An Italian newspaper has reported that Silvio Berlusconi, the owner of Italian football club AC Milan, has agreed to sell a 30-per-cent stake in the Serie A club to Thai businessman Bee Taechaubol.
Last month, Bee, who is executive director of Thai Prime Co Ltd, confirmed he had made an offer for the fallen Serie A giants and it is now being reported that the negotiations have nearly concluded.
According to Gazzetta dello Sport, Italy's leading sports newspaper, former Italian prime minister Berlusconi met Bee on Thursday to finalise the deal, which would see Bee acquire a 30-per-cent stake in the seven-time European champions, whose nickname is the Rossoneri.
The agreement was valued at 250 million pounds (S$522 million), less than the 300 million pounds previously estimated by the Italian media, and is expected to go through in May.
The report further stated that under the conditions, should Berlusconi change his mind and renege on the deal, he would have to pay a penalty in the region of 25 million pounds.
If Bee does clinch the deal with the AC Milan boss, it would be the biggest deal ever by a Thai investor buying a football club overseas.
In 2010, King Power International Group bought then second-tier English club Leicester City for 35 million pounds before leading the East Midlands club back into the top flight for the first time in a decade in the current Premier League campaign.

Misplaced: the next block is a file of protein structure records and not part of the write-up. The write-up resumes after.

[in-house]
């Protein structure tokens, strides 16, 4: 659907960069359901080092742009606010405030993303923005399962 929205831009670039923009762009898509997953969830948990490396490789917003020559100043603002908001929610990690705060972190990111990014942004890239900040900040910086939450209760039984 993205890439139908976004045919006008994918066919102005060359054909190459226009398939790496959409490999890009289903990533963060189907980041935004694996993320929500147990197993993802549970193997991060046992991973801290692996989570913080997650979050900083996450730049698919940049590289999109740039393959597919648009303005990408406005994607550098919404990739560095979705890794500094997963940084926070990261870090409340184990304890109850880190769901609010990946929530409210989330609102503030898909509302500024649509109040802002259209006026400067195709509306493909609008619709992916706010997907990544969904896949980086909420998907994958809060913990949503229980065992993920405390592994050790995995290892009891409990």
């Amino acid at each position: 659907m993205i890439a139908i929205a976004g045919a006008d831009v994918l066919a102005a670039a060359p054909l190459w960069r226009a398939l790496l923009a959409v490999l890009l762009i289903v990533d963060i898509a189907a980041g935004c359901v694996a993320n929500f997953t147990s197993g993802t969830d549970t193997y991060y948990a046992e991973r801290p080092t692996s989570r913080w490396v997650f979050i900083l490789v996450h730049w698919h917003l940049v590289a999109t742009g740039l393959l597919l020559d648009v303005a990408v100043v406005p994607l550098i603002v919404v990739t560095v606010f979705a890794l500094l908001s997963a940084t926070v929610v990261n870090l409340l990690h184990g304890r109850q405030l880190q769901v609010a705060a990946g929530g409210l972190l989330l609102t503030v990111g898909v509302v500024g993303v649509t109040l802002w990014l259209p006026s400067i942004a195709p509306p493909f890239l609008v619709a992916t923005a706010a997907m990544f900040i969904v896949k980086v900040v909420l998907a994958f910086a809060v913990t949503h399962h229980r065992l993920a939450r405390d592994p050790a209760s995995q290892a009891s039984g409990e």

A Thai consortium led by Samrit Bunditkitsada followed suit in 2014 when they were successful with their takeover bid for Reading, another (second-tier) championship outfit, for 35 million pounds.
Earlier this year, another Thai businessman, Dejphon Chansiri, completed his acquisition of Sheffield Wednesday for 30 million pounds.
Milan has struggled since winning the last of its Serie A titles in 2011.
The club, which went through four different head coaches last season, is currently lying in the middle of the 20-team Serie A following a 2-2 draw with Verona on Sunday.
It trails leaders Juventus by 26 points with 12 games remaining.
Despite its onfield struggles, the Rossoneri was ranked the 12th richest club in world football by Deloitte in January with revenue of 208.8 million pounds for the 2013-14 season.
If a deal is concluded, AC Milan will follow its city rivals, Inter Milan, in attracting the money of southeast Asian investors.
In 2013, Indonesian Erick Thohir headed a group that acquired a 70-per-cent stake in Inter Milan.